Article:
Warlord of Mars

By Edgar Rice Burroughs

Page 116

with a glad cry, I turned with outstretched arms to seize
my princess, and as my lips smothered hers to reap the reward that
would be thrice ample payment for the bloody encounters through
which I had passed for her dear sake from the south pole to the
north.

The glad cry died, frozen upon my lips; my arms dropped limp and
lifeless to my sides; as one who reels beneath the burden of a
mortal wound I staggered up the steps before the throne.

Dejah Thoris was gone.




REWARDS


With the realization that Dejah Thoris was no longer within the
throneroom came the belated recollection of the dark face that I had
glimpsed peering from behind the draperies that backed the throne
of Salensus Oll at the moment that I had first come so unexpectedly
upon the strange scene being enacted within the chamber.

Why had the sight of that evil countenance not warned me to greater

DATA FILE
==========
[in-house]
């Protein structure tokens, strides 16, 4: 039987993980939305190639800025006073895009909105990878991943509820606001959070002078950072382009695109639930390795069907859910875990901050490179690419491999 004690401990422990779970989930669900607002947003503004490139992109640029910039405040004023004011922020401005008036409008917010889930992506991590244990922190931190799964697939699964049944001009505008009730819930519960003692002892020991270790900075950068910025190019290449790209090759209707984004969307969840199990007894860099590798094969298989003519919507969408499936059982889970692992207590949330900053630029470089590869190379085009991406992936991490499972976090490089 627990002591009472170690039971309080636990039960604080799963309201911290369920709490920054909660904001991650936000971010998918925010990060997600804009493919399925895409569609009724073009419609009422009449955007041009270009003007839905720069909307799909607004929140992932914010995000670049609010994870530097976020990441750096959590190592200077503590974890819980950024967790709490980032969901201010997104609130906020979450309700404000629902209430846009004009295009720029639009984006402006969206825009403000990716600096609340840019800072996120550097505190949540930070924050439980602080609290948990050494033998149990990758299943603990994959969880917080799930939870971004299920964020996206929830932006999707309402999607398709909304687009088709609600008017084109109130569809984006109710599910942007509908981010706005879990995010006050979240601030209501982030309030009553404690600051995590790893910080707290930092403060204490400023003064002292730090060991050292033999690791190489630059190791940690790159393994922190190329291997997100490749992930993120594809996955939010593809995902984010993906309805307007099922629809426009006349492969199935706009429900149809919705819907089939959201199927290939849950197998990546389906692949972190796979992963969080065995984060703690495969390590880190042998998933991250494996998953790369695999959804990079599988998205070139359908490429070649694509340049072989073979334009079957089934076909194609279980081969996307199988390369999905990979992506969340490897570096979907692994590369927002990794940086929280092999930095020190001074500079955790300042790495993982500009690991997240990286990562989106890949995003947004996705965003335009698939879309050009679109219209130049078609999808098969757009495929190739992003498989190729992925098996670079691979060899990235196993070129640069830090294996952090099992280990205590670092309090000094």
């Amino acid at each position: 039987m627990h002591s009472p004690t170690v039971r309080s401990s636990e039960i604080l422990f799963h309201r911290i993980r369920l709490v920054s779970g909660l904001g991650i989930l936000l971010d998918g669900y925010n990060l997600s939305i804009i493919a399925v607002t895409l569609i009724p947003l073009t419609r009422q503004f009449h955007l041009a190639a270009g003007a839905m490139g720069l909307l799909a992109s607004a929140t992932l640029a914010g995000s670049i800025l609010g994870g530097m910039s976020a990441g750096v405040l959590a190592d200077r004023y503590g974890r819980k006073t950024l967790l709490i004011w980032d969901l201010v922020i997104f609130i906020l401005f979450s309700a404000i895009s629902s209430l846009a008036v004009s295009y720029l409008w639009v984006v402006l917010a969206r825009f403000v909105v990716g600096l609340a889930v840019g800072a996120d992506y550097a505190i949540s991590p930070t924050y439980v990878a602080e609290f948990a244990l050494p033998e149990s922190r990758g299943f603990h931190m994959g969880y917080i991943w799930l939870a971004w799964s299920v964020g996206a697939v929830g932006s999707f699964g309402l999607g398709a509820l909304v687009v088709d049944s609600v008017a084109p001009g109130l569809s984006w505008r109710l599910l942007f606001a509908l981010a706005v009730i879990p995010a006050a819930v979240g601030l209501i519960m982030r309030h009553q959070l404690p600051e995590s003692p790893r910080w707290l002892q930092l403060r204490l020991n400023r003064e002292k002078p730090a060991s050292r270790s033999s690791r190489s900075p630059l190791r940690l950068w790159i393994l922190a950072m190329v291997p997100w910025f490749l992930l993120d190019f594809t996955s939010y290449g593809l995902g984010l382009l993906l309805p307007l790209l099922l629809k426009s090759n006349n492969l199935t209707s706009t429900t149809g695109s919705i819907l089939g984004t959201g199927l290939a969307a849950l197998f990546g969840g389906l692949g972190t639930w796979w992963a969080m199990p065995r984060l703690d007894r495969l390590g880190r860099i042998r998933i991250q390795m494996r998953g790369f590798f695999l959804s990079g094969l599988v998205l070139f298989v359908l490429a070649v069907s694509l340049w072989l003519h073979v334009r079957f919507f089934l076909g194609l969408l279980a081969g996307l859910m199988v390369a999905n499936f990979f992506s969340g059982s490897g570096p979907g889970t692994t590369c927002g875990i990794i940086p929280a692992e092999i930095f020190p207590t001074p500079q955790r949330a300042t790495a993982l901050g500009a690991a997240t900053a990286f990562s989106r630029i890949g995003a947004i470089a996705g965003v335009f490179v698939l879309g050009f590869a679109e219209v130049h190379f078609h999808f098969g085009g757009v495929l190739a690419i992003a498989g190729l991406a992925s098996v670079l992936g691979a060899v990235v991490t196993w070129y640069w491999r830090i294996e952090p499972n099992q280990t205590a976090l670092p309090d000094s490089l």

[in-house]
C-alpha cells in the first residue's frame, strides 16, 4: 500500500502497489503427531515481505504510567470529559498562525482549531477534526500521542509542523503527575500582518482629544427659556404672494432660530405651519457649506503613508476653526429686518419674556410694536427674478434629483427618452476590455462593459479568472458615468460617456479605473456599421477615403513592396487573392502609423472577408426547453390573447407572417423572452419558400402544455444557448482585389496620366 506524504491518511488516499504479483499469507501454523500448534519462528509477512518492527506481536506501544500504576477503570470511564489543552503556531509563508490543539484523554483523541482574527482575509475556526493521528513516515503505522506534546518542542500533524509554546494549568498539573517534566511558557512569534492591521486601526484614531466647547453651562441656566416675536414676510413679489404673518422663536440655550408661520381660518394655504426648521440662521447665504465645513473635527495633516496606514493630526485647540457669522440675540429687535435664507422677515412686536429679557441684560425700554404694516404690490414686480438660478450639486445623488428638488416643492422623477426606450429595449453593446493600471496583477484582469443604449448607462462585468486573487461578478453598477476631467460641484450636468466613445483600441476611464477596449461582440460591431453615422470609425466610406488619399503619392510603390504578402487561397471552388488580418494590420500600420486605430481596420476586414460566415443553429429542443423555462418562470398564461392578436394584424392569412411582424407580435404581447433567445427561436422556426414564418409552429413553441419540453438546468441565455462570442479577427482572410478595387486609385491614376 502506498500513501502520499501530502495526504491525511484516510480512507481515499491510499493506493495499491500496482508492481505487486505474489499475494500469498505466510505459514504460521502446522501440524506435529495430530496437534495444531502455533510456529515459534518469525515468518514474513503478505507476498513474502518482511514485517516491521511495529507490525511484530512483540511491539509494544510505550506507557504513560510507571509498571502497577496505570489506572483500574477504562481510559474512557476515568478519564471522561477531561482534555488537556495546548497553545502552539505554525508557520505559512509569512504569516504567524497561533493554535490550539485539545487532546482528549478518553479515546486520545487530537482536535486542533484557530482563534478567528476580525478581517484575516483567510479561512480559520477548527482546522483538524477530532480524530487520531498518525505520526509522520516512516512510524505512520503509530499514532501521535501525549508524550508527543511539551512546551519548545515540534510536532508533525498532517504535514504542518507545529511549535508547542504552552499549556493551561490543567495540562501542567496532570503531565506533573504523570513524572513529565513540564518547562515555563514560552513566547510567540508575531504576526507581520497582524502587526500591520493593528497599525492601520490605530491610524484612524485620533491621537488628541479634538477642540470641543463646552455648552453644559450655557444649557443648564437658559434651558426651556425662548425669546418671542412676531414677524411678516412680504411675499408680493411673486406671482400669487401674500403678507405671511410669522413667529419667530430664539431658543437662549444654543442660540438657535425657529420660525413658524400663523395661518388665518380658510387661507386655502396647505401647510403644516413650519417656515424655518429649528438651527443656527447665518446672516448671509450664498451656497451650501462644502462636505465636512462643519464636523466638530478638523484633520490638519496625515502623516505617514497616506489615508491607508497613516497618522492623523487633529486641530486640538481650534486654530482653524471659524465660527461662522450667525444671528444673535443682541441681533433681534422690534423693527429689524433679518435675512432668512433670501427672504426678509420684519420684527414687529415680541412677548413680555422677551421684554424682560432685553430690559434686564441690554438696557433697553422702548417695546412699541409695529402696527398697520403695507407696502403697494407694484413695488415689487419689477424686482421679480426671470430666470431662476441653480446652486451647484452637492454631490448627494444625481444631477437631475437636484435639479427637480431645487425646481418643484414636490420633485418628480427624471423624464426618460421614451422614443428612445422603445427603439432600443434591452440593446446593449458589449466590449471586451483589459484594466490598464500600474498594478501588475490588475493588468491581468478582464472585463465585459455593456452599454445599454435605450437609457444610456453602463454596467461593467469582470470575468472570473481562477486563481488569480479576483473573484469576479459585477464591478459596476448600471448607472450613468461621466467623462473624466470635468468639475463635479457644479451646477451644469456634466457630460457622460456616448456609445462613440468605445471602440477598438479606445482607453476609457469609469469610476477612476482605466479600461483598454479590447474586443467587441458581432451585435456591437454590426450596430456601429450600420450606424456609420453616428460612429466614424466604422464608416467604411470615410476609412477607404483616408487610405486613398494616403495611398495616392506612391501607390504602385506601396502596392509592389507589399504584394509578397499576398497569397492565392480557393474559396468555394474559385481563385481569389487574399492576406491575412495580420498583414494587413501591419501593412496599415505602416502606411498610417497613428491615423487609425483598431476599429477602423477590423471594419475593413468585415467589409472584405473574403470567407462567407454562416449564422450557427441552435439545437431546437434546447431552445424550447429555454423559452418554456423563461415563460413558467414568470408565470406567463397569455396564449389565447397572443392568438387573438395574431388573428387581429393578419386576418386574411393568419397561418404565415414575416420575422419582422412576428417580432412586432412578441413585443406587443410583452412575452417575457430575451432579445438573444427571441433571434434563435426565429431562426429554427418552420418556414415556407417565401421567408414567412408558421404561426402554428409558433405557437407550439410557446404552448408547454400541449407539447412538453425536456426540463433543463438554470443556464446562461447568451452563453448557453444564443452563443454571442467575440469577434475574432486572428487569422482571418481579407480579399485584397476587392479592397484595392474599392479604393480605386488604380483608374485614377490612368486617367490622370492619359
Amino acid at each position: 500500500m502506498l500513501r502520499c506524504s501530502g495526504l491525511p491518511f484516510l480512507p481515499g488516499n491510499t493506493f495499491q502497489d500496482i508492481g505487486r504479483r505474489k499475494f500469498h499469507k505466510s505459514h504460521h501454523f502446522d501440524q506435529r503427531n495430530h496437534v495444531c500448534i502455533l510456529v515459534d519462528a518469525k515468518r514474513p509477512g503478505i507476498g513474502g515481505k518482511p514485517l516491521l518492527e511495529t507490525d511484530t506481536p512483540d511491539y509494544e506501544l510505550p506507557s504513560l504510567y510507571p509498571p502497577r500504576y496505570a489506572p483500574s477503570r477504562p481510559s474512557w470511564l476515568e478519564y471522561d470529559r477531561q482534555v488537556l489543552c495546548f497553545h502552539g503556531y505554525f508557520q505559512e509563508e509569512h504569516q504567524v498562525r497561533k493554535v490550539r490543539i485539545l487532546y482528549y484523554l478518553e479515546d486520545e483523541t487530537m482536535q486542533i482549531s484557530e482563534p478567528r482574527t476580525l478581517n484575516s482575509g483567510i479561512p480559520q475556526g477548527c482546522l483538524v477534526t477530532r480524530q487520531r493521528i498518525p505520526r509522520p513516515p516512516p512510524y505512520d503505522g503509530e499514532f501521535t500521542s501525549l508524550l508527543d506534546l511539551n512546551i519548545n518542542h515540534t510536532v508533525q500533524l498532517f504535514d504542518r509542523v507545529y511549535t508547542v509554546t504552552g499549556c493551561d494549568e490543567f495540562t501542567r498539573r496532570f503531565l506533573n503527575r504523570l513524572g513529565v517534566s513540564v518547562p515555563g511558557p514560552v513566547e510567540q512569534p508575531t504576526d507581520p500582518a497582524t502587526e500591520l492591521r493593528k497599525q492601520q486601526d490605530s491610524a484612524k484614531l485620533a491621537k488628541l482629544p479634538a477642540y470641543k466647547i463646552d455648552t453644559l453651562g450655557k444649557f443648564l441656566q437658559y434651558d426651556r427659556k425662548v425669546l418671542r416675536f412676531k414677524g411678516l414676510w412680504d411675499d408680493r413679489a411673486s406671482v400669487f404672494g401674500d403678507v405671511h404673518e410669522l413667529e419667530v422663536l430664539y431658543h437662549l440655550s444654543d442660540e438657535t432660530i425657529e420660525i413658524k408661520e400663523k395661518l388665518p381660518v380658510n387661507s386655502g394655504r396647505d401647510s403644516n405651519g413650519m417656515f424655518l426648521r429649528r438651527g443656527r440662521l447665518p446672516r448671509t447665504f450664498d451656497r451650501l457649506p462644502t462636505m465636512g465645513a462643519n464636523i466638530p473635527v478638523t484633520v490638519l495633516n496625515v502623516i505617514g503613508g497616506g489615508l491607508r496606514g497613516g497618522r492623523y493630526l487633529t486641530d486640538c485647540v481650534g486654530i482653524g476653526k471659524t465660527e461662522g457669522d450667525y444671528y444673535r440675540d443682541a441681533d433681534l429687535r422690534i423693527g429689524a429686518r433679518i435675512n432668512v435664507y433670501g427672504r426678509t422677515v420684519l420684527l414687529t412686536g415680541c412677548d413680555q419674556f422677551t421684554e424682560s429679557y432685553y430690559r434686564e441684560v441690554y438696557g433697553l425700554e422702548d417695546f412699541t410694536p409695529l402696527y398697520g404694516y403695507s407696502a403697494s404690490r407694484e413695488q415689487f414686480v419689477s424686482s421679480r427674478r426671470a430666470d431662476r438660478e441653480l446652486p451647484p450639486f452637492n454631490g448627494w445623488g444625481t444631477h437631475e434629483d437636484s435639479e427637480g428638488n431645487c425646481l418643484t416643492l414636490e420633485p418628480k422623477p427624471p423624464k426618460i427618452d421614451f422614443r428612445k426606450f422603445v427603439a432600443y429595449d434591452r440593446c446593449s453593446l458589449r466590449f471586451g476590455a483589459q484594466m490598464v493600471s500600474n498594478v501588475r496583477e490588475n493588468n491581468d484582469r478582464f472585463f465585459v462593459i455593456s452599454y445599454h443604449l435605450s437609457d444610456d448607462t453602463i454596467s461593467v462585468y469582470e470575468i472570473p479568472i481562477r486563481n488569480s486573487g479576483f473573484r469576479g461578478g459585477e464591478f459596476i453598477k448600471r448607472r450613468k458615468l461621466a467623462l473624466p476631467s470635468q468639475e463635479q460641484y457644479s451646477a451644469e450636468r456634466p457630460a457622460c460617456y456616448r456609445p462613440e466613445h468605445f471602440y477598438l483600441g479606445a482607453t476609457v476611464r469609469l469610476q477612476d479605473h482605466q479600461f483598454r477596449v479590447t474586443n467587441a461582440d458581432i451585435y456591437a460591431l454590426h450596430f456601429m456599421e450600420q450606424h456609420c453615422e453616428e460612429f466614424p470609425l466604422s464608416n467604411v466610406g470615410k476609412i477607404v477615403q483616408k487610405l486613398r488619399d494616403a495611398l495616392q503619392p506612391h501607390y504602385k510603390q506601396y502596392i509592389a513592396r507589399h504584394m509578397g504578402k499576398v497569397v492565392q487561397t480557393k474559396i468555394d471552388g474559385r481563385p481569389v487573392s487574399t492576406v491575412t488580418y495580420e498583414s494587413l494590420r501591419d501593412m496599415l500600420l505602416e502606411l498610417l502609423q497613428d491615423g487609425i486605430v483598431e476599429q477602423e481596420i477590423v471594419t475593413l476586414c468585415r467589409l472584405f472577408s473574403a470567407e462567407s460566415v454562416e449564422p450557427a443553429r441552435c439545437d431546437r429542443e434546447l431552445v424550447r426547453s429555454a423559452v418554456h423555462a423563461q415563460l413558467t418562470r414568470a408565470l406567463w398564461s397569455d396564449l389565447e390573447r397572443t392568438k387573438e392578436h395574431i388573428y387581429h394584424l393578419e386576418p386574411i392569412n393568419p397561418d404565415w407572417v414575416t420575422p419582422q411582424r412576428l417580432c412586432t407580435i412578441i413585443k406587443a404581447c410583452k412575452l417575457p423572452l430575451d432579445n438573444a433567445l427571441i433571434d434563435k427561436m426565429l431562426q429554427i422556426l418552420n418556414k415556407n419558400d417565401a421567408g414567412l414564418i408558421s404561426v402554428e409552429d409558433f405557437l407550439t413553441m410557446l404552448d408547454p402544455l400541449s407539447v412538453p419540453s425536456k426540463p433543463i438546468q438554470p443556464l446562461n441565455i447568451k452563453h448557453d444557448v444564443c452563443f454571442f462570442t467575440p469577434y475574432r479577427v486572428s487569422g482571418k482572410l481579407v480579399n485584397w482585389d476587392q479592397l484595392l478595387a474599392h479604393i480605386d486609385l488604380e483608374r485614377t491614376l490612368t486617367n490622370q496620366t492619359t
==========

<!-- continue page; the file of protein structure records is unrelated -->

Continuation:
caution? Why had I permitted the rapid development of new situations
to efface the recollection of that menacing danger? But, alas,
vain regret would not erase the calamity that had befallen.

Once again had Dejah Thoris fallen into the clutches of that
archfiend, Thurid, the black dator of the First Born. Again was
all my arduous labor gone for naught. Now I realized the cause
of the rage that had been writ so large upon the features of Matai
Shang and the cruel pleasure that I had seen upon the face of
Phaidor.

They had known or guessed the truth, and the hekkador of the
Holy Therns, who had evidently come to the chamber in the hope of
thwarting Salensus Oll in his contemplated perfidy against the high
priest who coveted Dejah Thoris for himself, realized that Thurid
had stolen the prize from beneath his very nose.

Phaidor's pleasure had been due to her realization of what this last
cruel blow would mean to me, as well as to a partial satisfaction
of her jealous hatred for the Princess of Helium.

My first thought was to look beyond the draperies at the back of
the throne, for there it was that I had seen Thurid. With a single
jerk I tore the priceless stuff from its fastenings, and there
before me was revealed a narrow doorway behind the throne.

No question entered my mind but that here lay the opening of the
avenue of escape which Thurid had followed, and had there been it
would have been dissipated by the sight of a tiny, jeweled ornament
which lay a few steps within the corridor beyond.

As I snatched

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